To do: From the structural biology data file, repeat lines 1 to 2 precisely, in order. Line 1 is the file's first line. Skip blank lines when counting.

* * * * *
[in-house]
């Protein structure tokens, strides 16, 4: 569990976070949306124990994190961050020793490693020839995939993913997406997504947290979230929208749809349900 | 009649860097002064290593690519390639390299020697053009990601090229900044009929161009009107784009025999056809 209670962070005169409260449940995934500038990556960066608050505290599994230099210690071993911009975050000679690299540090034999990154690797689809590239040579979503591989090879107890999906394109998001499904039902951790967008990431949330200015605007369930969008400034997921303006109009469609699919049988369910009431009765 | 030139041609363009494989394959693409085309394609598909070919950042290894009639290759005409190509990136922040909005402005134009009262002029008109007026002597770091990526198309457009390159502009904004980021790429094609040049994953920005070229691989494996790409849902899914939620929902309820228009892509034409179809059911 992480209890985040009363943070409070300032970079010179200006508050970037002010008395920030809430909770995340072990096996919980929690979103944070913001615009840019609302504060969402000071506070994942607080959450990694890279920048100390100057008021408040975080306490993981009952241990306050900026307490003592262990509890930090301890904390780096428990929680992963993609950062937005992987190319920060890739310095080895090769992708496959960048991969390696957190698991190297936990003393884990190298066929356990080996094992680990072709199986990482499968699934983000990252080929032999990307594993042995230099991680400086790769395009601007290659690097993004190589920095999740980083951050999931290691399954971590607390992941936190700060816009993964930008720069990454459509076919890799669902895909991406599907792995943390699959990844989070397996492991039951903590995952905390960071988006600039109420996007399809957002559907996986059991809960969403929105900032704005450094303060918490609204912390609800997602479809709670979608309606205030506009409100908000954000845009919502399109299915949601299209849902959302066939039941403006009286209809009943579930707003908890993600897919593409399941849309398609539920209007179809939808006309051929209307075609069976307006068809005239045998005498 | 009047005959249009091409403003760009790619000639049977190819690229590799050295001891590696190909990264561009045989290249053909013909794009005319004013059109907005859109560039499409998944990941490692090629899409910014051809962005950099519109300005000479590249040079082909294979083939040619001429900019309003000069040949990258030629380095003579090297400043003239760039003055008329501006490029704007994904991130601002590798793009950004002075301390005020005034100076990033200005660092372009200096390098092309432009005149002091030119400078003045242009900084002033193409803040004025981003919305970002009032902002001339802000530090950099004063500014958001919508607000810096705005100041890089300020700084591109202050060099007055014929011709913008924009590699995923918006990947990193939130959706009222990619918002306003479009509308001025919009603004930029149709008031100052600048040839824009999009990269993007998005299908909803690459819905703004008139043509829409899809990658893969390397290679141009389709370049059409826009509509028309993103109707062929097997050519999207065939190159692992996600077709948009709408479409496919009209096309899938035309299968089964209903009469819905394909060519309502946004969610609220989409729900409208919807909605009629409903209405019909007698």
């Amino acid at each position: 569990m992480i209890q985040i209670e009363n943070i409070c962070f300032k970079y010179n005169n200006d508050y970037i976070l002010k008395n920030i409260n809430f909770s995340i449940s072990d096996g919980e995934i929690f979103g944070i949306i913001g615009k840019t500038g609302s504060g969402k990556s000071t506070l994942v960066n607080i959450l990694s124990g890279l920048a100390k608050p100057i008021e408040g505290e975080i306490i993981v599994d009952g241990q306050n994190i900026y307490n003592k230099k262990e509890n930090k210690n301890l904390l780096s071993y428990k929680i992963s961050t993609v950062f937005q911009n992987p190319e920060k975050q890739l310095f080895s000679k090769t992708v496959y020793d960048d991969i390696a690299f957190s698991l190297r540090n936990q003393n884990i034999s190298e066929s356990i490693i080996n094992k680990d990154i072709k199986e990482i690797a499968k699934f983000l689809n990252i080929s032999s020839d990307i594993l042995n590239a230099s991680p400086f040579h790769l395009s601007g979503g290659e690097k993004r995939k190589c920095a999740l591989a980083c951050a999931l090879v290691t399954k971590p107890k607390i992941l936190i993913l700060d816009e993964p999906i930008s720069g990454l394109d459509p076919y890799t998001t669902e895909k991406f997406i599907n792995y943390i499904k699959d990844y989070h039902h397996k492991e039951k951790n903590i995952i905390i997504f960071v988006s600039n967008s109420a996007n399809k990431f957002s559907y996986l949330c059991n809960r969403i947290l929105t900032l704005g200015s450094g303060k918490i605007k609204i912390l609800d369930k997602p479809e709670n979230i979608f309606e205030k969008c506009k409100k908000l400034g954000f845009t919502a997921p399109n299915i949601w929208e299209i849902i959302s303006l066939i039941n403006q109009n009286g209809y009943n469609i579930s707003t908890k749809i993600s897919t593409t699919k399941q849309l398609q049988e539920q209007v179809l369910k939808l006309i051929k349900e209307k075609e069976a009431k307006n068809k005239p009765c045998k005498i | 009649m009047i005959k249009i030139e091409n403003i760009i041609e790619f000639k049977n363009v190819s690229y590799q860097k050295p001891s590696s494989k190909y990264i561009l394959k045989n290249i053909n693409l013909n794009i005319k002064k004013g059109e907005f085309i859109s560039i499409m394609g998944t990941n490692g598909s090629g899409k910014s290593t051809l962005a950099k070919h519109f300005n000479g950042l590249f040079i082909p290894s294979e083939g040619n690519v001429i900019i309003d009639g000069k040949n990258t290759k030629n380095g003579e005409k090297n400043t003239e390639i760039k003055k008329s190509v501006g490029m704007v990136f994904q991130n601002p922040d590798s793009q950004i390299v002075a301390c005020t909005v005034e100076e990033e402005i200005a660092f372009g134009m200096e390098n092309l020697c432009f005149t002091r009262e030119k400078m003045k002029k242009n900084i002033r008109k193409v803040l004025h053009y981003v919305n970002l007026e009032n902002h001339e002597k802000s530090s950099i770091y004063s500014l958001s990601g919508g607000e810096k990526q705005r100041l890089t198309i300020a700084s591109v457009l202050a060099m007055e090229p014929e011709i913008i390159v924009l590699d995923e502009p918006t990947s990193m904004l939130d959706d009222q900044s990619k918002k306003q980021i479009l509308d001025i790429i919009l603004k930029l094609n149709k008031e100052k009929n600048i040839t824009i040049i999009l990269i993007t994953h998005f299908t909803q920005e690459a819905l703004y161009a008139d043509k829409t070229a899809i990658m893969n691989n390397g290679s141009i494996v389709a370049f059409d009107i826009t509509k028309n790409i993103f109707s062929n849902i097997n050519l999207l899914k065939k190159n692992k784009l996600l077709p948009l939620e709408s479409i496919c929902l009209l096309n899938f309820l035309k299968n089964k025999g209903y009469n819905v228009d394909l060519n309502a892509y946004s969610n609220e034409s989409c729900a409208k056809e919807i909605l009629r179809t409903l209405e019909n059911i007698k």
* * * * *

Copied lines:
[in-house]
């Protein structure tokens, strides 16, 4: 569990976070949306124990994190961050020793490693020839995939993913997406997504947290979230929208749809349900 | 009649860097002064290593690519390639390299020697053009990601090229900044009929161009009107784009025999056809 209670962070005169409260449940995934500038990556960066608050505290599994230099210690071993911009975050000679690299540090034999990154690797689809590239040579979503591989090879107890999906394109998001499904039902951790967008990431949330200015605007369930969008400034997921303006109009469609699919049988369910009431009765 | 030139041609363009494989394959693409085309394609598909070919950042290894009639290759005409190509990136922040909005402005134009009262002029008109007026002597770091990526198309457009390159502009904004980021790429094609040049994953920005070229691989494996790409849902899914939620929902309820228009892509034409179809059911 992480209890985040009363943070409070300032970079010179200006508050970037002010008395920030809430909770995340072990096996919980929690979103944070913001615009840019609302504060969402000071506070994942607080959450990694890279920048100390100057008021408040975080306490993981009952241990306050900026307490003592262990509890930090301890904390780096428990929680992963993609950062937005992987190319920060890739310095080895090769992708496959960048991969390696957190698991190297936990003393884990190298066929356990080996094992680990072709199986990482499968699934983000990252080929032999990307594993042995230099991680400086790769395009601007290659690097993004190589920095999740980083951050999931290691399954971590607390992941936190700060816009993964930008720069990454459509076919890799669902895909991406599907792995943390699959990844989070397996492991039951903590995952905390960071988006600039109420996007399809957002559907996986059991809960969403929105900032704005450094303060918490609204912390609800997602479809709670979608309606205030506009409100908000954000845009919502399109299915949601299209849902959302066939039941403006009286209809009943579930707003908890993600897919593409399941849309398609539920209007179809939808006309051929209307075609069976307006068809005239045998005498 | 009047005959249009091409403003760009790619000639049977190819690229590799050295001891590696190909990264561009045989290249053909013909794009005319004013059109907005859109560039499409998944990941490692090629899409910014051809962005950099519109300005000479590249040079082909294979083939040619001429900019309003000069040949990258030629380095003579090297400043003239760039003055008329501006490029704007994904991130601002590798793009950004002075301390005020005034100076990033200005660092372009200096390098092309432009005149002091030119400078003045242009900084002033193409803040004025981003919305970002009032902002001339802000530090950099004063500014958001919508607000810096705005100041890089300020700084591109202050060099007055014929011709913008924009590699995923918006990947990193939130959706009222990619918002306003479009509308001025919009603004930029149709008031100052600048040839824009999009990269993007998005299908909803690459819905703004008139043509829409899809990658893969390397290679141009389709370049059409826009509509028309993103109707062929097997050519999207065939190159692992996600077709948009709408479409496919009209096309899938035309299968089964209903009469819905394909060519309502946004969610609220989409729900409208919807909605009629409903209405019909007698």